A positive case of COVID-19 can more than triple a senior living operator’s equipment costs to prevent the virus’ spread, estimates Belmont Village Senior Living President Mercedes Kerr. Kerr joined National Investment Center for Seniors Housing & Care Chief Economist Beth Mace Thursday for a NIC-sponsored webinar discussion on the ways COVID-19 is affecting senior living operators.
Kerr’s firm, which operates 37 senior living communities in seven states, estimates that one full isolation kit of personal protective equipment to care for someone who has tested positive costs upwards of $45 a day.
“As soon as you have someone in your community who has tested positive, the requirements are such that your COVID-19-specific costs for caring for that individual increase very quickly,” Kerr said.
Although she noted that some of these increased costs operators have incurred during the pandemic may continue even once the initial crisis subsides, the experience has helped increase everyone’s knowledge and efficiency should another wave occur.
“That’s been one of the silver lining of all of this, I suppose,” Kerr said.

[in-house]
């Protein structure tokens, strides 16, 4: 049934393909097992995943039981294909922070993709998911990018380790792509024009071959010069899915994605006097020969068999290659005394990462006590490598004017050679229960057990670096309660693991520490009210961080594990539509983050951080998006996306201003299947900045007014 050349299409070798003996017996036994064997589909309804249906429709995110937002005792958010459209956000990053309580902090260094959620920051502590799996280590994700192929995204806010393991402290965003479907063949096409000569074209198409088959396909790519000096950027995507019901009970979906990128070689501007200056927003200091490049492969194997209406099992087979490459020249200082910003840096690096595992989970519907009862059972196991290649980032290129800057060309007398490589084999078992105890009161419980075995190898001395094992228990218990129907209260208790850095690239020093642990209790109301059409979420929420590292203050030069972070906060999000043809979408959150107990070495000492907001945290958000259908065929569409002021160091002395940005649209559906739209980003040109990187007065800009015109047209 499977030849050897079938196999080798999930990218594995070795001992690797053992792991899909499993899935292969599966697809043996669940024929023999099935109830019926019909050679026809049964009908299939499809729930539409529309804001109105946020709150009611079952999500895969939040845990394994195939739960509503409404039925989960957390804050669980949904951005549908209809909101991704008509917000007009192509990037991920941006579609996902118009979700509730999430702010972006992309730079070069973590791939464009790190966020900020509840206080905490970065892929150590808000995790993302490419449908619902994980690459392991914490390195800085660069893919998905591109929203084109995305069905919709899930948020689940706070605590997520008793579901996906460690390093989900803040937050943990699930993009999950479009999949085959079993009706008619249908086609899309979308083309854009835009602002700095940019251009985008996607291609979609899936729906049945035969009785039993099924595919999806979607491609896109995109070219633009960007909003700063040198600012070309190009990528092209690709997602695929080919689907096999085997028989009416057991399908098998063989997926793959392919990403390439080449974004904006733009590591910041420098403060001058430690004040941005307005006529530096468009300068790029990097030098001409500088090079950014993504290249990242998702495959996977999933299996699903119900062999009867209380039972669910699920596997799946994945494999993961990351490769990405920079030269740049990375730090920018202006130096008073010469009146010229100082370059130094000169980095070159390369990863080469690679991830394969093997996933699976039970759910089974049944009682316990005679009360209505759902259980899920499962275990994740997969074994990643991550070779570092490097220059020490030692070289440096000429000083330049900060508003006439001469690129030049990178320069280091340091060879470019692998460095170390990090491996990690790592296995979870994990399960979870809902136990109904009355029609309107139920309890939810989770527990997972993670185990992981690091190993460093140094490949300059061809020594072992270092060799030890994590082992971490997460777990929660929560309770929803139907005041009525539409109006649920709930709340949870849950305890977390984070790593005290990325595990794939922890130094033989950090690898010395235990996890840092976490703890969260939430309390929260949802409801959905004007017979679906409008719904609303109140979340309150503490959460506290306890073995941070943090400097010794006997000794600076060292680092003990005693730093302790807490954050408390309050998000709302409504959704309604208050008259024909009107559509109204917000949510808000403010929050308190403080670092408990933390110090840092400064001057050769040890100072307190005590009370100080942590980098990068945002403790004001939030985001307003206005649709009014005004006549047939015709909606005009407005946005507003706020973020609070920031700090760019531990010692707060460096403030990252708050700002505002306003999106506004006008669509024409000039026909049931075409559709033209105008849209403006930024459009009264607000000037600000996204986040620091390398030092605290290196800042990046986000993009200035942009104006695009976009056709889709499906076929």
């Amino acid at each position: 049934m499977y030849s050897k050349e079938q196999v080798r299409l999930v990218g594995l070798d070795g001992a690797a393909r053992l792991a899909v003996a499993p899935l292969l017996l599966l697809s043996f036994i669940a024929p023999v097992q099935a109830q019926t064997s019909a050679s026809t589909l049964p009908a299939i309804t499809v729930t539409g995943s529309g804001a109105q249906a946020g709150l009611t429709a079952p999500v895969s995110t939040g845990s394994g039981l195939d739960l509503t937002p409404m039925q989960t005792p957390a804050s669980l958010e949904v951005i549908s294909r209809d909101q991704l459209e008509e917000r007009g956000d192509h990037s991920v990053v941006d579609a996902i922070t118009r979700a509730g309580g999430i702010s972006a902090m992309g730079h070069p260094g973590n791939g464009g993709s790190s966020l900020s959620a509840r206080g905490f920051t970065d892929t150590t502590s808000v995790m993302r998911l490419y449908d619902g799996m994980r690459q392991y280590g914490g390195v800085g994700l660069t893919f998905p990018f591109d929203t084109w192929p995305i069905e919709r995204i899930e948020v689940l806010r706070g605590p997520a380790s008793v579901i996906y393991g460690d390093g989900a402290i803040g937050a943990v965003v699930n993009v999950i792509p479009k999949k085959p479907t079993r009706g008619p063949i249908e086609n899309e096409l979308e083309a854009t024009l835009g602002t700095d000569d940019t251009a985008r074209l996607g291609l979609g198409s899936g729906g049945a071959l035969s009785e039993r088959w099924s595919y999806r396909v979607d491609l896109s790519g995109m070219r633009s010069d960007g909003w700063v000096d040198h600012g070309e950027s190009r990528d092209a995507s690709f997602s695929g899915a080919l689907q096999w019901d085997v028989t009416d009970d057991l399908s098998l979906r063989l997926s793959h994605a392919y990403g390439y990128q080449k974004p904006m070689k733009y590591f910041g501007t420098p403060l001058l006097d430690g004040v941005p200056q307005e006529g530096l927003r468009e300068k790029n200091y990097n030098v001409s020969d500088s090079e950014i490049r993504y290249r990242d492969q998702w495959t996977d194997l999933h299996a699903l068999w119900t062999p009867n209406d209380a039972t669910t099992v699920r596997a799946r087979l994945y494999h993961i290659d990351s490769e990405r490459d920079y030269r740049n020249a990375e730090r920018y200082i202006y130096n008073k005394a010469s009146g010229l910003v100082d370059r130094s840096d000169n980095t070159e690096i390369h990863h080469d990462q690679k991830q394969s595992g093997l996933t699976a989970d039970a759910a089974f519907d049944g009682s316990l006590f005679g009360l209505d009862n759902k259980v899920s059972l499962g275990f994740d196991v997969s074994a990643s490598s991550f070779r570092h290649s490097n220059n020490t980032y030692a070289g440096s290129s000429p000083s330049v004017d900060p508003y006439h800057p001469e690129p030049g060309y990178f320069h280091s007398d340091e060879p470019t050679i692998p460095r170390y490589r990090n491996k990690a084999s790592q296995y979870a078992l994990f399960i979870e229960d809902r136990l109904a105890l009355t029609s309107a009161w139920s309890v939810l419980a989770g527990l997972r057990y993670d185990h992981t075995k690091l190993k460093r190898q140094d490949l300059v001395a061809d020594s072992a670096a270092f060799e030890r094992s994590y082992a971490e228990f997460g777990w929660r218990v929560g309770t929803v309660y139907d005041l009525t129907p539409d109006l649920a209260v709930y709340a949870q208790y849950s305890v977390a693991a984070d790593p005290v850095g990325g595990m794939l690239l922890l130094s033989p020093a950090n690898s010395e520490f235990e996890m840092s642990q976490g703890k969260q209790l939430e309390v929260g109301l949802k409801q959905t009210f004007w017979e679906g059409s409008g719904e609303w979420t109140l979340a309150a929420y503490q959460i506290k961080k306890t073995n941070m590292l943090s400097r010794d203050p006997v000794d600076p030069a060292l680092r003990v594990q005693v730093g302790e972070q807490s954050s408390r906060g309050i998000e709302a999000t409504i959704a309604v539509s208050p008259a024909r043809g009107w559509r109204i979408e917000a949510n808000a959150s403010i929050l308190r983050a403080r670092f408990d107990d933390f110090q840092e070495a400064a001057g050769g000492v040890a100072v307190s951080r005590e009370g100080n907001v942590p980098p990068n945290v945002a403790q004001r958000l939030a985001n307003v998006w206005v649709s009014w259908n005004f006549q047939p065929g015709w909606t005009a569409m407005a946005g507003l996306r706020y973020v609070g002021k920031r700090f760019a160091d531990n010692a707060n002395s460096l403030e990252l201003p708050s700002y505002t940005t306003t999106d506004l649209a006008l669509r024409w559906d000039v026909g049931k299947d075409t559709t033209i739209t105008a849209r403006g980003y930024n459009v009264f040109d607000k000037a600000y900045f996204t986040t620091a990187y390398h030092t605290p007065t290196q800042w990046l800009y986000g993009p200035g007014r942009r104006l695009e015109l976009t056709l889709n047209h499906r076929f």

In terms of capital availability as the crisis begins to subside, Kerr believes that, moving forward, the industry will see even more of a “relationship-type of market,” meaning transactions with repeat and experienced operators are the most likely to be funded. She also predicts reduced tolerance for what some have termed “private equity tourists.”
“This is not a time when those who are not well-versed in the space should be attempting to come in, and I don’t believe it’s a time when they will be financed by a lot of capital providers,” she said.
Kerr also advised that, even given the current decrease in occupancy the industry has faced in recent weeks, now is not the time for discounts.
“Given the absolute extraordinary effort that has to go into all of what we’re doing, I don’t anticipate an environment for rate cuts to get more people to move in,” she concluded.